Fairfax County School Board Member Karl Frisch announced his candidacy for the Democratic nomination for the seat. His website touts endorsements from Congressman Don Beyer (D-VA-08), former Speaker of the House Eileen Filler-Corn (D-Fairfax), and Fairfax County Chairman Jeffrey McKay. Frisch’s release touts his history as the first openly LGBTQ+ person elected to local office in Fairfax, and his role as executive director at Allied Progress where “he drove to Washington every morning to fight the Trump administration’s betrayal of struggling Americans targeted by predatory lenders, shady student loan processors, and financial scammers.”

“To create a future where no Virginian is left behind, we need a progressive fighter in Richmond with a record of results we can count on. We need someone who will stand up to Governor Youngkin and the far-right – someone who will work every day to protect our world-class public schools, defend reproductive freedom, build an economy that works for everyone, prevent gun violence, heal our planet, and preserve our democracy,” Frisch said in the announcement.

Holly Seibold is the other Democratic candidate. She is founder and executive director at BRAWS: Bringing Resources to Aid Women’s Shelters, a nonprofit that distributes period products and undergarments to women in need. She’s also engaged in legislative advocacy for bills including Keam’s bill requiring free menstrual products in schools. According to her LinkedIn, she worked as an educator at Fairfax Public Schools from 2003-2009, and from 2014-2018 was the director at M2 Academy focused on helping teachers and schools use modern technology to engage students.

According to her website, Seibold also represents the 11th Congressional District in the Central Committee of the Democratic Party of Virginia. She cites her experience launching BRAWS and M2 alongside her appointment by former Governor Ralph Northam to the Virginia Council on Women.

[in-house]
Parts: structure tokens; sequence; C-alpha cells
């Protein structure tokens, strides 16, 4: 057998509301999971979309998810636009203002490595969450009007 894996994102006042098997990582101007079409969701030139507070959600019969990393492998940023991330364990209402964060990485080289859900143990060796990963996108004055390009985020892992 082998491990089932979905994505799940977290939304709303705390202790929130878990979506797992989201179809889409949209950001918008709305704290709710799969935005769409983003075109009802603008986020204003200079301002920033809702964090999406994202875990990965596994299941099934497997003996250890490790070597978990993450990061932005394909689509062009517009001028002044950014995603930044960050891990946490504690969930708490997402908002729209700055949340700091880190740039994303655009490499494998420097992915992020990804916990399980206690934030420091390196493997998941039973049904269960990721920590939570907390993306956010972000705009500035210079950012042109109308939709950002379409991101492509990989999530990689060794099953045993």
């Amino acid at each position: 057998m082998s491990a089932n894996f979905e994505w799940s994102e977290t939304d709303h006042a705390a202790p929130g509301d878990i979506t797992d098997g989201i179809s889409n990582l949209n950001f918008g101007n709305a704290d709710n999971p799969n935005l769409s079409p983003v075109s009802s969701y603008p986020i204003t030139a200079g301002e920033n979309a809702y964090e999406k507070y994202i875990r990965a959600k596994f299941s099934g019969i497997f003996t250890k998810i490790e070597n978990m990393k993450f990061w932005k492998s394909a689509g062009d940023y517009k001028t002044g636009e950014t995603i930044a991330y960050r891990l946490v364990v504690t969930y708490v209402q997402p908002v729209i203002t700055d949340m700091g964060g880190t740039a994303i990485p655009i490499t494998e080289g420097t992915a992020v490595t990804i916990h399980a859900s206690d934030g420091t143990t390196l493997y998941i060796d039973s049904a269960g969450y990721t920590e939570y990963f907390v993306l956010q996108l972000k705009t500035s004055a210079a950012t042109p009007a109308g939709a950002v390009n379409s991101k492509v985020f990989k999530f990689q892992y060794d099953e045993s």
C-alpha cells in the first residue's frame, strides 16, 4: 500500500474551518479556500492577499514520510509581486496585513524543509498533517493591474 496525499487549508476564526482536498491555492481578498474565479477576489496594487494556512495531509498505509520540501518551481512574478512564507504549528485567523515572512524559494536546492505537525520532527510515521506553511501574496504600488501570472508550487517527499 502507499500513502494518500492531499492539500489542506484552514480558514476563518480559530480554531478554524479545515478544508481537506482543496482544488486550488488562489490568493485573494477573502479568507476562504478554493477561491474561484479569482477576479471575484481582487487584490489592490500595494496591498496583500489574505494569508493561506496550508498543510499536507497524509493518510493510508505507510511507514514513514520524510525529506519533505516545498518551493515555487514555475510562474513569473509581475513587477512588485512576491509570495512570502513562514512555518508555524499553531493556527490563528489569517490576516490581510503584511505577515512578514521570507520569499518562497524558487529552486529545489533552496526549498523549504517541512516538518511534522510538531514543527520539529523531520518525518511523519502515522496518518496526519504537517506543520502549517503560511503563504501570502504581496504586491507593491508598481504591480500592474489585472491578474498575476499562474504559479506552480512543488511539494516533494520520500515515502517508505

“When I see change is needed in our community, I don’t sit on the sidelines. I roll up my sleeves and get to work,” she states on her site. “That’s what Democrats do. I’ll do it every day as our Delegate in Richmond.”

When asked if Republicans have any candidates lined up for the district, Fairfax GOP Chairman Steve Knotts said in a statement, “At present, we don’t know if or when a special election will be held. It is our intention, however, to contest every race in every Fairfax County district, just as we did last year. Although progress has been made, there remains a lot of work to do in Richmond. We need to elect more legislators who back Governor Youngkin’s commonsense agenda to make Virginia the best state in the nation to live, work, and raise a family.”

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Eric Burk is a reporter at The Virginia Star and The Star News Network.  Email tips to [email protected].
Photo “Mark Keam” by Mark Keam. Background Photo “White House” by Ken Lund. CC BY-SA 2.0.